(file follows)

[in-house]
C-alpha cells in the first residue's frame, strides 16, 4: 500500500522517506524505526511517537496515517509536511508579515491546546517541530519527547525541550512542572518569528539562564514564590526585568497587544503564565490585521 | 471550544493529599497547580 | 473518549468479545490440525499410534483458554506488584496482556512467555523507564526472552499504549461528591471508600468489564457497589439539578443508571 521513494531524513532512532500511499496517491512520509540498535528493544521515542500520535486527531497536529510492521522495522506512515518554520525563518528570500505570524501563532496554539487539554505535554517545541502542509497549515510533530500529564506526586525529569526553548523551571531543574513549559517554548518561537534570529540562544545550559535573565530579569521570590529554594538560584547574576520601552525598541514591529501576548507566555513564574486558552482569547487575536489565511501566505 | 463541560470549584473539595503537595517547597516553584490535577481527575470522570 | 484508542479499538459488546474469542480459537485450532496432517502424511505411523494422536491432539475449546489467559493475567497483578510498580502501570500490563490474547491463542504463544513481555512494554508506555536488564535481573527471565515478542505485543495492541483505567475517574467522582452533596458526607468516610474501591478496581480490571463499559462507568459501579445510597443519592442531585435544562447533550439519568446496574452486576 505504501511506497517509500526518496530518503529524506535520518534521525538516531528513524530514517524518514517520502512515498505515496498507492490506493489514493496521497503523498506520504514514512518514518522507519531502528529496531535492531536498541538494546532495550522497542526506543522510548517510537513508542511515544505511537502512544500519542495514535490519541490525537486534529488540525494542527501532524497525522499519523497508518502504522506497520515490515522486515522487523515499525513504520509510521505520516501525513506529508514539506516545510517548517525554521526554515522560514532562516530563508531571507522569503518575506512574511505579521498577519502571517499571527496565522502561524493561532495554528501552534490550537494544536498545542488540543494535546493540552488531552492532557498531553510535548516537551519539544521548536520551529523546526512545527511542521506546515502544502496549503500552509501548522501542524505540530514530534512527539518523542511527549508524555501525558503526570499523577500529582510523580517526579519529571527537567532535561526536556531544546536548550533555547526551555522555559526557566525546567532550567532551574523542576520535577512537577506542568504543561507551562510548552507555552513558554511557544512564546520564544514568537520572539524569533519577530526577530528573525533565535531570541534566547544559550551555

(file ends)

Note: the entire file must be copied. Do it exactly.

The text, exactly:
[in-house]
C-alpha cells in the first residue's frame, strides 16, 4: 500500500522517506524505526511517537496515517509536511508579515491546546517541530519527547525541550512542572518569528539562564514564590526585568497587544503564565490585521 | 471550544493529599497547580 | 473518549468479545490440525499410534483458554506488584496482556512467555523507564526472552499504549461528591471508600468489564457497589439539578443508571 521513494531524513532512532500511499496517491512520509540498535528493544521515542500520535486527531497536529510492521522495522506512515518554520525563518528570500505570524501563532496554539487539554505535554517545541502542509497549515510533530500529564506526586525529569526553548523551571531543574513549559517554548518561537534570529540562544545550559535573565530579569521570590529554594538560584547574576520601552525598541514591529501576548507566555513564574486558552482569547487575536489565511501566505 | 463541560470549584473539595503537595517547597516553584490535577481527575470522570 | 484508542479499538459488546474469542480459537485450532496432517502424511505411523494422536491432539475449546489467559493475567497483578510498580502501570500490563490474547491463542504463544513481555512494554508506555536488564535481573527471565515478542505485543495492541483505567475517574467522582452533596458526607468516610474501591478496581480490571463499559462507568459501579445510597443519592442531585435544562447533550439519568446496574452486576 505504501511506497517509500526518496530518503529524506535520518534521525538516531528513524530514517524518514517520502512515498505515496498507492490506493489514493496521497503523498506520504514514512518514518522507519531502528529496531535492531536498541538494546532495550522497542526506543522510548517510537513508542511515544505511537502512544500519542495514535490519541490525537486534529488540525494542527501532524497525522499519523497508518502504522506497520515490515522486515522487523515499525513504520509510521505520516501525513506529508514539506516545510517548517525554521526554515522560514532562516530563508531571507522569503518575506512574511505579521498577519502571517499571527496565522502561524493561532495554528501552534490550537494544536498545542488540543494535546493540552488531552492532557498531553510535548516537551519539544521548536520551529523546526512545527511542521506546515502544502496549503500552509501548522501542524505540530514530534512527539518523542511527549508524555501525558503526570499523577500529582510523580517526579519529571527537567532535561526536556531544546536548550533555547526551555522555559526557566525546567532550567532551574523542576520535577512537577506542568504543561507551562510548552507555552513558554511557544512564546520564544514568537520572539524569533519577530526577530528573525533565535531570541534566547544559550551555